Offers food for thought
Readings: Zephaniah 2:3; 3:12-13; Psalms 146:6-7, 8-9, 9-10; First Corinthians 1:26-31; Matthew 5:1-1
It’s much more difficult to approach the Beatitudes in that way, because they are not so much things to be done or rules to be kept as they are a new fundamental orientation entire being. Living a beatific life of love is only truly possible when the increasingly and radically transformed hearts and minds of Christs disciples gives rise to thoughts and actions that are borne of a deep love of God and of other people.
They call for a very particular kind of interior disposition toward God and others. They involve a deep concern to be involved in the salvific mission of Christ, helping to increase truth, love, compassion, justice, freedom and peace. This is what the Kingdom is all about.
The Beatitudes must be understood in the context of the Kingdom. The kingdom that Jesus proclaims infiltrates the present, breaks into the world through the ministry and mission of Jesus, and transforms it. It is a complex of relationships that exists between God and those who have totally accepted him as the Lord and guide of their lives and who share God’s vision of what life is about. That transformation takes place first in the disciples, whose character is described by the beatitudes, and makes the kingdom manifest as they “make disciples of all nations” (Matt. 28:19). That is why to enter the Kingdom requires metanoia, a radical change in the way we see life and its values.
This fortunate state of life, lived in the Kingdom is the meaning of ‘Blessed’. We could summarize this life by saying the citizens of the kingdom are those who never cease to turn to God, not only in their own need but also in sorrowful solidarity with the victims of ‘man’s inhumanity to man’, and who increasingly radiate God’s love through their words and actions. They are driven by an insatiable need and desire to live with undivided hearts, a life that is a full expression of their dignity and fulfillment of their purpose. It is a kingdom of disciples who overcome the obstacles to real compassion for others, seeing them as they are and with the kind of empathy that moves them to serve and thereby make peace through promotion of unity and reconciliation. They are prepared to be persecuted and they are certain of the reasons for their persecution. They are willing to sacrifice for the greater good.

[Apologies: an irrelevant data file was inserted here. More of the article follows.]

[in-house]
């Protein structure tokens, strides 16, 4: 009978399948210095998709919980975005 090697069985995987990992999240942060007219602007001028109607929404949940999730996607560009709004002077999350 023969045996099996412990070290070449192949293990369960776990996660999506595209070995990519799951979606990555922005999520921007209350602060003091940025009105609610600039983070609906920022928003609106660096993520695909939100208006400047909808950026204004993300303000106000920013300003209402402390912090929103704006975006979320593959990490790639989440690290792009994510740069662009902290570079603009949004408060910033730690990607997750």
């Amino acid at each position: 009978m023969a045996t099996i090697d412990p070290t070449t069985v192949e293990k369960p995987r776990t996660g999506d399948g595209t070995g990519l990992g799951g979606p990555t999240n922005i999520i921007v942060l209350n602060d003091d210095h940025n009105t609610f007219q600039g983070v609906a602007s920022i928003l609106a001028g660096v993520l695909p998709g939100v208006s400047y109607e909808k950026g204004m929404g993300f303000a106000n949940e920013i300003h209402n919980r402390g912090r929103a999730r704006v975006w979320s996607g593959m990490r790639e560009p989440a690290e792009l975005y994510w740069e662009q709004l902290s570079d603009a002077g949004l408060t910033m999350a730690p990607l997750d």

St Augustine said that the three most important virtues are Humility, Humility, and Humility! In order to live the Beatitudes, humility is essential.
Peace doesn't just happen; it's made.
CampusPadre is a college ministry Priest Chaplain with 30 years experience in youth and young adult ministry, who strives to let the Holy Spirit lead and challenges students to seek holiness above all.